Over 80% of children with cancer live in developing countries, where access to medical services is limited to varying degrees.
In many of these countries, economic conditions and general health care have improved sufficiently to permit the development of more sophisticated medical services.
The introduction of pediatric oncology programs becomes appropriate as deaths from malnutrition and infections decrease and cancer emerges as an important cause of childhood mortality.
In the absence of such services, the worldwide war against pediatric cancer will ultimately be lost because of the rapidly growing pediatric populations in developing countries that now lack the facilities and expertise to treat childhood malignancies.
We believe that the development of pediatric cancer centers in many of these countries is both appropriate and feasible.
Partnerships in which established pediatric oncology centers work with the governments and private sectors of developing nations to implement key facilities are an efficient and cost-effective way to introduce such services.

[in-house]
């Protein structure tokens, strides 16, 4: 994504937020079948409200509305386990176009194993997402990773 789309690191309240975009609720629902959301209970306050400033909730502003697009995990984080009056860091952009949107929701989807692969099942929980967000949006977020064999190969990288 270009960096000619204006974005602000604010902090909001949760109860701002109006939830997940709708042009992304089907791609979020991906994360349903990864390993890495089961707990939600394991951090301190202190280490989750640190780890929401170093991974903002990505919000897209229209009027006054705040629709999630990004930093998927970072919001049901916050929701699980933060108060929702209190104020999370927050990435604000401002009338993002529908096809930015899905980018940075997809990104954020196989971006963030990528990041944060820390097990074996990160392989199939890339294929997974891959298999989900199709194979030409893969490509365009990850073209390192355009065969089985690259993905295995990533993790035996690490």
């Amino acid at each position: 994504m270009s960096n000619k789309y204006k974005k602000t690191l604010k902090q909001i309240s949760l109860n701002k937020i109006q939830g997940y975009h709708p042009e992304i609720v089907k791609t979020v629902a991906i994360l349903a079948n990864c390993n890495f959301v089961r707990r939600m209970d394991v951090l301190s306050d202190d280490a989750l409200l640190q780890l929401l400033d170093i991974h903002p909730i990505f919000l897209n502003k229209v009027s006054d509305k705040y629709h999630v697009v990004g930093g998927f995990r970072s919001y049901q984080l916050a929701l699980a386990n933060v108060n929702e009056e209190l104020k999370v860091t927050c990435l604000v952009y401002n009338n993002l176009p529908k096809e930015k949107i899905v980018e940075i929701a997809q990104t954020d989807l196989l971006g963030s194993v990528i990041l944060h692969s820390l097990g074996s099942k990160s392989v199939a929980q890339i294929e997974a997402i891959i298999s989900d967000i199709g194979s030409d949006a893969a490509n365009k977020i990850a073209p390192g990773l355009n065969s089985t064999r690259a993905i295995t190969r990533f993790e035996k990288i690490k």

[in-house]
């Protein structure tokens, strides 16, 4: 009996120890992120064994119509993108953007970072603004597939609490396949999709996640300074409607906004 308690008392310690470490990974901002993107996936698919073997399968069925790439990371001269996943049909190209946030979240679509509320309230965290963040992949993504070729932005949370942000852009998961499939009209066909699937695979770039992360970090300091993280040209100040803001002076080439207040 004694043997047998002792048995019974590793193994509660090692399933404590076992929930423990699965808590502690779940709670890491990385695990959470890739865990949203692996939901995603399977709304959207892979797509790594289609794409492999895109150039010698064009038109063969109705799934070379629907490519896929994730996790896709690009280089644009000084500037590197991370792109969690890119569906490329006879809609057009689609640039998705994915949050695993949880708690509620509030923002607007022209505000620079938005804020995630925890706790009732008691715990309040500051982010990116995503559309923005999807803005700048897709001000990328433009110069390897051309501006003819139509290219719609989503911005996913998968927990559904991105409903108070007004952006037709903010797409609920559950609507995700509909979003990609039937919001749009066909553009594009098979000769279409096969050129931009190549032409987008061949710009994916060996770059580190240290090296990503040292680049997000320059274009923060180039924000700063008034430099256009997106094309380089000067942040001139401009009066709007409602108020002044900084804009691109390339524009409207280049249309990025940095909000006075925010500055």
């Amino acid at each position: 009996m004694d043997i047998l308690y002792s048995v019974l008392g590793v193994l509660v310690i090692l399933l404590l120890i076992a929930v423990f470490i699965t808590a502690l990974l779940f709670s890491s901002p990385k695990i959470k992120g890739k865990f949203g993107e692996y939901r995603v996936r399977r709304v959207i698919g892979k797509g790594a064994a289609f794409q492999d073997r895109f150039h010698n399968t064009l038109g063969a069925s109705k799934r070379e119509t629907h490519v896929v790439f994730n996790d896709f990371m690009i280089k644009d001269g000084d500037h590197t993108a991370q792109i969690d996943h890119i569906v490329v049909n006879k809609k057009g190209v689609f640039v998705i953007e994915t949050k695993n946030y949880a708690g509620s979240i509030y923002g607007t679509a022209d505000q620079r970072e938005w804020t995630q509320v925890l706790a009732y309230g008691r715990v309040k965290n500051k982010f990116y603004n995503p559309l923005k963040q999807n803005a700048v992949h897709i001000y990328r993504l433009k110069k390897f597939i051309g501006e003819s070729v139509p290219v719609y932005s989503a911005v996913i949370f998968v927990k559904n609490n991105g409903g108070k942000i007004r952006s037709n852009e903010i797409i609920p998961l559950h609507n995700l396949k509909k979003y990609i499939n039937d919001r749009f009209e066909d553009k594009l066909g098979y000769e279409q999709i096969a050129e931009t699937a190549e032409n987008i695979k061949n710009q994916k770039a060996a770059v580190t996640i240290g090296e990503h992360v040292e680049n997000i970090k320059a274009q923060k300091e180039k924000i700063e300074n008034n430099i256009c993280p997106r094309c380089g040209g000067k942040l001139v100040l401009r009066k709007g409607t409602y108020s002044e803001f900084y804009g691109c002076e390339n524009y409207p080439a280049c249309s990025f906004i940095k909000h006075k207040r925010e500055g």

The challenges of these outreach efforts are significant - as are the expected benefits.
Mots-clés Pascal : Tumeur maligne, Leucémie, Programme sanitaire, Traitement, Brésil, Salvador, Enfant, Amérique du Sud, Amérique, Amérique Centrale, Homme, Hémopathie maligne
Mots-clés Pascal anglais : Malignant tumor, Leukemia, Sanitary program, Treatment, Brazil, El Salvador, Child, South America, America, Central America, Human, Malignant hemopathy
Notice produite par :
Inist-CNRS - Institut de l'Information Scientifique et Technique
Cote : 96-0233379
Code Inist : 002B30A01C. Création : 199608.